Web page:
The butterfly population of Bengaluru sees a steady increase despite the rapid urbanization.
An increase in rainfall and urban vegetation over the past few years subsequently increased the number of butterflies in Bangalore. ‘Climate change scenario in Karnataka: a detailed parametric assessment’- a study by Karnataka State Natural Disaster Monitoring Centre, shows that there is a 13 percent increase in average annual rainfall in Bengaluru Urban district over the last few years.
“We are having a much wetter Bangalore as compared to earlier years. The rainy season gets extended by almost 3, 4 months” said Ulhas Anand, a butterfly hobbyist, and the co-founder of EcoEdu. “therefore, you are seeing a lot more butterflies which otherwise were not found other than in Western Ghats now trying to come and spread here”- he adds.
Bengaluru lies in an important transitional zone between the Western Ghats and Eastern Ghats which makes it a favourite spot for migratory butterflies too. The number of people taking interest in butterfly watching has also increased in the last years which helps in identifying and recording different species. There are around 179 different species of butterflies in Bengaluru to date.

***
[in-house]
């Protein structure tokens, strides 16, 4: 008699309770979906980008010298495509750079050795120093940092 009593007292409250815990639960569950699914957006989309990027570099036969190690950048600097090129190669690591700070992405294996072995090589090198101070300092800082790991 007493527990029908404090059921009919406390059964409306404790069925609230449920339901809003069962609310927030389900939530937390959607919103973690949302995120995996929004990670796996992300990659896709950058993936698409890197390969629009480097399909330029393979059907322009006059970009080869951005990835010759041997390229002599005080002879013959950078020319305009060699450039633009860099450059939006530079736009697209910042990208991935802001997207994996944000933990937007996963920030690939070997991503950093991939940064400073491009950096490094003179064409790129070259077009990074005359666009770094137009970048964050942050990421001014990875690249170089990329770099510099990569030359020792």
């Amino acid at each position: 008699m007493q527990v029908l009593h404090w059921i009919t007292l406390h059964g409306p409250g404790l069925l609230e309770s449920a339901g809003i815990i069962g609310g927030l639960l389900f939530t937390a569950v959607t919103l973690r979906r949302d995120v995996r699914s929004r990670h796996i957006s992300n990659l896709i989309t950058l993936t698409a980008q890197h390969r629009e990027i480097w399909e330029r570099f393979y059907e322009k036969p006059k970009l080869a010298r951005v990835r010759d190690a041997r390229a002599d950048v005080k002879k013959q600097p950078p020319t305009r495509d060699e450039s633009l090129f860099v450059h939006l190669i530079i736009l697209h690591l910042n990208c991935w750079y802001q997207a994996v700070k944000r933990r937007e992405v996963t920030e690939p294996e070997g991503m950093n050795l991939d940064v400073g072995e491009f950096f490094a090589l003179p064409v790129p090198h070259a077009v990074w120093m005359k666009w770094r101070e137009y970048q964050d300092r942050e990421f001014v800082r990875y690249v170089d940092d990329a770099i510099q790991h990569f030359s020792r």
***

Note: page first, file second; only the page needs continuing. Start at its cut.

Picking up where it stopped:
Butterflies are an important indicator of a healthy ecosystem. The Bannerghatta butterfly park in Bengaluru is spread across 7.5 acres. It has four divisions ranging from a plant section to a laboratory. “The butterfly park here at Bannerghatta is unique. Almost 300 butterflies are released every day – the butterflies we breed” Said, K. Harish, Deputy Director, Bannerghatta Biological Park
Butterflies are also important for their aesthetic value, attests butterfly watchers. Insects are the backbone of our ecosystem and butterflies are the flagship species when it comes to insect conservation. Bengaluru, with its unique climate and geographical location, is a natural home for butterflies. Protecting their habitat is the key to conservation.